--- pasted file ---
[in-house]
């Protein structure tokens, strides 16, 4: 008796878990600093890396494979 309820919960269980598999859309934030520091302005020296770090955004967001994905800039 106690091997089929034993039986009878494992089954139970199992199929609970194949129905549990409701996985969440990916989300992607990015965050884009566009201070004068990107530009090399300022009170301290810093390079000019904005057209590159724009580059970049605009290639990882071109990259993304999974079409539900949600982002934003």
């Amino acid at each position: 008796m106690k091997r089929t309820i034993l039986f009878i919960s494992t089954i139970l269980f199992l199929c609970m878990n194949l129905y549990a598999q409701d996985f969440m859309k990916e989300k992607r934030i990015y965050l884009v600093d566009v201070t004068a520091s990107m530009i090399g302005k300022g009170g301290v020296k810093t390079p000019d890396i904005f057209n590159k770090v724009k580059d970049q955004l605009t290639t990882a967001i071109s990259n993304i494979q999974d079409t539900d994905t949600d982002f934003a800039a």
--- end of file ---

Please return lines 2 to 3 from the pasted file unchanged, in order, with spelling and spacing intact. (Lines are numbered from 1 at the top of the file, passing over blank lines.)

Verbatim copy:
């Protein structure tokens, strides 16, 4: 008796878990600093890396494979 309820919960269980598999859309934030520091302005020296770090955004967001994905800039 106690091997089929034993039986009878494992089954139970199992199929609970194949129905549990409701996985969440990916989300992607990015965050884009566009201070004068990107530009090399300022009170301290810093390079000019904005057209590159724009580059970049605009290639990882071109990259993304999974079409539900949600982002934003």
């Amino acid at each position: 008796m106690k091997r089929t309820i034993l039986f009878i919960s494992t089954i139970l269980f199992l199929c609970m878990n194949l129905y549990a598999q409701d996985f969440m859309k990916e989300k992607r934030i990015y965050l884009v600093d566009v201070t004068a520091s990107m530009i090399g302005k300022g009170g301290v020296k810093t390079p000019d890396i904005f057209n590159k770090v724009k580059d970049q955004l605009t290639t990882a967001i071109s990259n993304i494979q999974d079409t539900d994905t949600d982002f934003a800039a």